On top of all that, most of Annie’s family liked the mountain-climbing thing even less than the going-to-school thing. (To wit: in a letter to her before she climbed the Matterhorn, they wrote, “If you are determined to commit suicide, why not come home and do so in a quiet, lady-like manner.” Rude.) Though her brothers supported her in theory, they didn’t back up their support with the necessary cold hard cash, leaving Annie to fend—and fund—for herself. The lecture circuit earned her a living, but getting up a mountain safely and successfully required mega dollars for particulars like travel to the mountain, guides, scientists, equipment, porters, and a whole bunch of other climbing paraphernalia. (You don’t just get to a mountain and walk up it like, Yeah, killed it. There’s a lot involved.)

To get some extra money, Annie founded the Andean Exploration Society, asking $5 per member, especially from those who “should desire the recognition of woman’s ability in whatever direction be disposed to encourage one who in an unusual line has already achieved large success and shown capabilities far beyond those of most men.” She also cashed in on her notoriety from the lecture circuit by writing about her experiences for magazines and papers; they’d give her the sweet, sweet dollars and she’d write for them and put their banner on the mountain’s peak. Of course, Annie was pretty scrupulous about her accounts, so her editor at the New York World occasionally needed to embellish the heck out of her cables (along the lines of, “We ate a picnic on El Popo with a very sweet child even though it was spitting lava and rocks!…And then the child died a tragic death on the mountain,” and so on). This made for great reading, but didn’t do much to help Annie in the not-looking-reckless department. It took her four years to gather enough money to attempt Huascarán because, as she said, “many regarded the scheme as foolish and unprofitable, some advised me to stay at home (I said I would if I had one), while others believe me insane, or ignorant of what I was planning and unable to carry it out; though the fact that I had, with little inconvenience, already surmounted over 18,000 feet was evidence that I had some ability in this direction.”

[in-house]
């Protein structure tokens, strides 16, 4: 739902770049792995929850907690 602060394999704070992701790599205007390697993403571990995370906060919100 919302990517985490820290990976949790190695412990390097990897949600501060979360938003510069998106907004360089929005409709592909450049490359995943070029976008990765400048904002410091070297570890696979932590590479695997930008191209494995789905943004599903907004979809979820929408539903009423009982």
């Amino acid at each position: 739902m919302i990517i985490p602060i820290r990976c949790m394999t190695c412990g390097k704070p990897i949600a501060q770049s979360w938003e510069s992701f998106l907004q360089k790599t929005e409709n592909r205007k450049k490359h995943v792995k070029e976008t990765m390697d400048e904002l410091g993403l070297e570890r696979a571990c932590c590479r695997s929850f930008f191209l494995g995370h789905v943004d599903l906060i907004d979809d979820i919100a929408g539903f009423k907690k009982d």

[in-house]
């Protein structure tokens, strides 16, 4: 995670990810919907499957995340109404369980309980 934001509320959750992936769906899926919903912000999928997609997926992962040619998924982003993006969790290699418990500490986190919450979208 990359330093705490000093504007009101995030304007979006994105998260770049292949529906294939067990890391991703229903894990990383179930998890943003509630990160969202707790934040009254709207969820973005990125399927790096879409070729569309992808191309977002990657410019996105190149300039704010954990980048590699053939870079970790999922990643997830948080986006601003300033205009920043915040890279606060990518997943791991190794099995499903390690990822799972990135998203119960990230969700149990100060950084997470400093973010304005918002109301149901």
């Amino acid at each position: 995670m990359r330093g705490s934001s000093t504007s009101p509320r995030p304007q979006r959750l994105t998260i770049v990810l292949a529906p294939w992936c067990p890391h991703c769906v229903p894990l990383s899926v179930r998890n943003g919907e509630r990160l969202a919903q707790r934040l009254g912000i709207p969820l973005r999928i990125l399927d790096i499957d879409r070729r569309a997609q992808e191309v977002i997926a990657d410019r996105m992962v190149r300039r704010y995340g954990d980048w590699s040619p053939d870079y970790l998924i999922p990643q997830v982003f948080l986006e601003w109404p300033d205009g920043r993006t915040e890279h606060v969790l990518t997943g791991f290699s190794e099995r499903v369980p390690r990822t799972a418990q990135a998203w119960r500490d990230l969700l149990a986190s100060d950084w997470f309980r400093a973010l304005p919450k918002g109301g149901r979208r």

And then there was ol’ Fannie Workman. Fannie was another mountaineer who was rich as heck and fiercely protective of her “best at mountaineering” title—a title that Annie was now claiming in the press (at least partially to convince people to fund her future treks), saying that she held the record for the highest female climb, at Huascarán’s 24,000-foot peak. To discredit her rival’s claims, Fannie spent $13,000 (over four times Annie’s totals) to have a group of scientists re-create the Huascarán climb and measure the mountain’s height (correctly) at 21,800 feet. That was significantly less than the 23,263-foot peak of Nun Kun Pinnacle, in the Himalayas, which Fannie had surmounted two years before Annie’s climb of Huascarán. (Fannie also said a bunch of really rude things about Annie in the press, which is simply inexcusable. Women should support other women!) In fact, Nun Kun measures 22,735 feet, so Fannie fudged her own records, too.

Luckily, Annie never let any of this nonsense get her down. She kept climbing as long as she could, scaling Peru’s highest volcano at age sixty-five and firmly planting a Joan of Arc Suffrage League banner at the peak. She scienced hard on every mountain, carrying mercurial barometers to measure height from atmospheric pressure; hypsometers for determining at what temperature water boiled along the way; psychometers to measure humidity; thermometers to keep track of body temperature; sphygmographs to keep track of their pulses, and a sphygmomanometer to record blood pressure. (Phew.) She even designed special oxygen bags for climbing, though they didn’t quite work.

Annie kept climbing until she was eighty-two years old, at which point one of Huascarán’s peaks had been named for her, and she had received a ton of titles and awards from the Peruvian and Chilean governments for her help increasing tourism and trade to South America, through her later trips to the region by plane. (Even Amelia Earhart was an Annie Smith Peck fangirl and would go on to describe herself as “only following in the footsteps of one who pioneered when it was brave just to put on the bloomers necessary for mountain climbing.”) Annie wrote several successful books about her travels (which included such hardcore quotations as “I had dangled over a precipice where the landing place was 5,000 feet below; but that was of no consequence”), lived out of a hotel and told the press her home was “where my trunk is,” and was a self-avowed “firm believer in the equality of the sexes.” Even though she was (and still is) a killer role model, she knew that “no woman can represent all women any more than one man represents all men.” In short, Annie Smith Peck did what she wanted, and she did it all without anybody’s help, which makes her the pinnacle of awesome.